The future of the National Park Service hangs on decisions badly needed, but failing to be made. A review of the past 103 years of the NPS’s history is needed. Why have parks arrived at this place of concern they are now in? These are vulnerable treasures that have become subject to misuse, poor funding, failing infrastructure, and a complete lack of proper proactive planning to correct the present situation and prevent future deterioration of the treasures managed. There are ways to correct the current situation and specific, concrete actions to be taken at multiple levels but most importantly, a process must be put in place that will allow for thinking outside the box of Congress and political appointees.  

It begins, I believe, with the establishment of a non-political National Commission, carefully selected from groups actively involved in working with the National Parks. This group would be charged with evaluating and reviewing the current situation and propose much-needed actions, to cure the present while preserving a future based on the NPS Mission.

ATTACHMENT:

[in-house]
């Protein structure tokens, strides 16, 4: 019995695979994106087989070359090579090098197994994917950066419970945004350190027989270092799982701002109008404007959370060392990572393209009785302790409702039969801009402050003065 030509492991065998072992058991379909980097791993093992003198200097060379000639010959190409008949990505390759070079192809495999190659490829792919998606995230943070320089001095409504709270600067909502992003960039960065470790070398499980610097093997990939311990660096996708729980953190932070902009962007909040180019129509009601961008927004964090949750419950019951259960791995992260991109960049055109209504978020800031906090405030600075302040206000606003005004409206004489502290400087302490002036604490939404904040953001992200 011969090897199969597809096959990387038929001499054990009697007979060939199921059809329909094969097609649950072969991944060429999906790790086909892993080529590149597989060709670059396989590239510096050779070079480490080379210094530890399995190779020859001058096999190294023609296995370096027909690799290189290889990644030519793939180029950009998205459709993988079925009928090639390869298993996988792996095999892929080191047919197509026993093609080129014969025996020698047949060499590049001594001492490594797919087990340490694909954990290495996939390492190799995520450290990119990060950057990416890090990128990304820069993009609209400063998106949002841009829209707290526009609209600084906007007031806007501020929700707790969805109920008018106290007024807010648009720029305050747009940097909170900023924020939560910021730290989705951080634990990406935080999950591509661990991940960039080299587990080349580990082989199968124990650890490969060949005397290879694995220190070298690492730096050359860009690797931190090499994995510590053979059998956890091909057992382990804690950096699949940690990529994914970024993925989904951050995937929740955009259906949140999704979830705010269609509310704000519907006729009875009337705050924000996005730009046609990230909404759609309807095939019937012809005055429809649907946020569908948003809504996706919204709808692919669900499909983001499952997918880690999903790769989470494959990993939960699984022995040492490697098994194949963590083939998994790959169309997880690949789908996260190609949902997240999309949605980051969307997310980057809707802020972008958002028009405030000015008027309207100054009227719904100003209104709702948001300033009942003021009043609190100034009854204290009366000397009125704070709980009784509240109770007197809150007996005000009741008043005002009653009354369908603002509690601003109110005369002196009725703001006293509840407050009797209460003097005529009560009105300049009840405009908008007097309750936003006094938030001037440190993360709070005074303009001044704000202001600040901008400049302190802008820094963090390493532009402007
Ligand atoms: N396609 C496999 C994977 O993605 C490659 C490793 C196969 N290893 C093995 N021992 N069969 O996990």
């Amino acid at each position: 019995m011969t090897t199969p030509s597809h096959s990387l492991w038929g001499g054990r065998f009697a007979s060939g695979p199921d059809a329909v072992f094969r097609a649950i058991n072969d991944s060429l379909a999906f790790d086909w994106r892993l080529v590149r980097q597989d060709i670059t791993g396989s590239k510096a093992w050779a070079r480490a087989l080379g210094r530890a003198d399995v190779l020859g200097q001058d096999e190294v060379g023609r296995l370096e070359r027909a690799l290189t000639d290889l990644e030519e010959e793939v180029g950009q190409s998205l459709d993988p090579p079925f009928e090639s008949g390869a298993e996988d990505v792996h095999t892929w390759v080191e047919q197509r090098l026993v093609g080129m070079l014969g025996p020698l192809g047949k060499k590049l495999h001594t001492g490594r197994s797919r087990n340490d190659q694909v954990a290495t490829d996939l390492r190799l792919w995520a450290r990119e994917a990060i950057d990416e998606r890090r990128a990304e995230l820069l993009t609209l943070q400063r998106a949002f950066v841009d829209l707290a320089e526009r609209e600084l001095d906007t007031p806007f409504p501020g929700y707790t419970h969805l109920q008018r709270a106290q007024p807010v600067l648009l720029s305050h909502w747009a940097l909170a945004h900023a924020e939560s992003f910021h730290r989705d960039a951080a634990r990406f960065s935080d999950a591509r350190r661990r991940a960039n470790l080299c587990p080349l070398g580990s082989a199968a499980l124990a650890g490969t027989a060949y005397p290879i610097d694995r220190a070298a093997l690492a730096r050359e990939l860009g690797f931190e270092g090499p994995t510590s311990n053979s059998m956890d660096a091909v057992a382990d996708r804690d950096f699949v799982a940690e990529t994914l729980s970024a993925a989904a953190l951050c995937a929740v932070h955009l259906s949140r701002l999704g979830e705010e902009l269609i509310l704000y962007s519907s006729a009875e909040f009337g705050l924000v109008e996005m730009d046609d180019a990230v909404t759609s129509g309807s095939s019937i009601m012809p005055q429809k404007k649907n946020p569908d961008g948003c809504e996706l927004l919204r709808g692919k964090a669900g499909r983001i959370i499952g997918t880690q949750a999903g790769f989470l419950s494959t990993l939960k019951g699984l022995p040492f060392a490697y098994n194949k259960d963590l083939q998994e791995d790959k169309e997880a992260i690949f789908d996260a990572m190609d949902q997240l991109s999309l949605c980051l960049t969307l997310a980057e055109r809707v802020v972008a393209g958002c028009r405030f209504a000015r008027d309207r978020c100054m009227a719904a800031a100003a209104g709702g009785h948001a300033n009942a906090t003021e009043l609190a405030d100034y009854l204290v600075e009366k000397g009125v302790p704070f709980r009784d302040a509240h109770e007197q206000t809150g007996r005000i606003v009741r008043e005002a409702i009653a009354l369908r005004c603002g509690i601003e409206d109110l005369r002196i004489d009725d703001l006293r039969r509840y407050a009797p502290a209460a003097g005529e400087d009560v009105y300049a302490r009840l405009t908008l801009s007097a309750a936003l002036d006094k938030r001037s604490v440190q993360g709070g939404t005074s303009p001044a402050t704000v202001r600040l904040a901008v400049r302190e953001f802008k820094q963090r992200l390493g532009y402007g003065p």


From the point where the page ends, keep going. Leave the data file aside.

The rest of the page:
One task, as a necessary holding action while the Commission works, is to rank every National Park site in terms of its national significance, endangerment, and use. Areas below a certain level would be placed in caretaker status, with most of their funds and staff reassigned to parks with significant problems and needs – all of this to be determined by the National Commission. This action represents only one method to achieve protection where needed and there are other ways to redistribute funds as well, or for Congress to simply address the shortfalls and properly fund the parks while the Commission works.

Another concern of the Commission would be how the NPS is funded, managed, and organized, and whether change is needed to assure protection of the National Parks. It would seek ways, once parks were prioritized and funds shifted, to overcome and remove the $12 billion dollar backlog of necessary funds for the parks, with parks in care-taker status not reactivated until the backlog is addressed. Perhaps another Mission 66 program, with a ten year window to resolve the backlog one year at a time, might be considered in combination with other actions.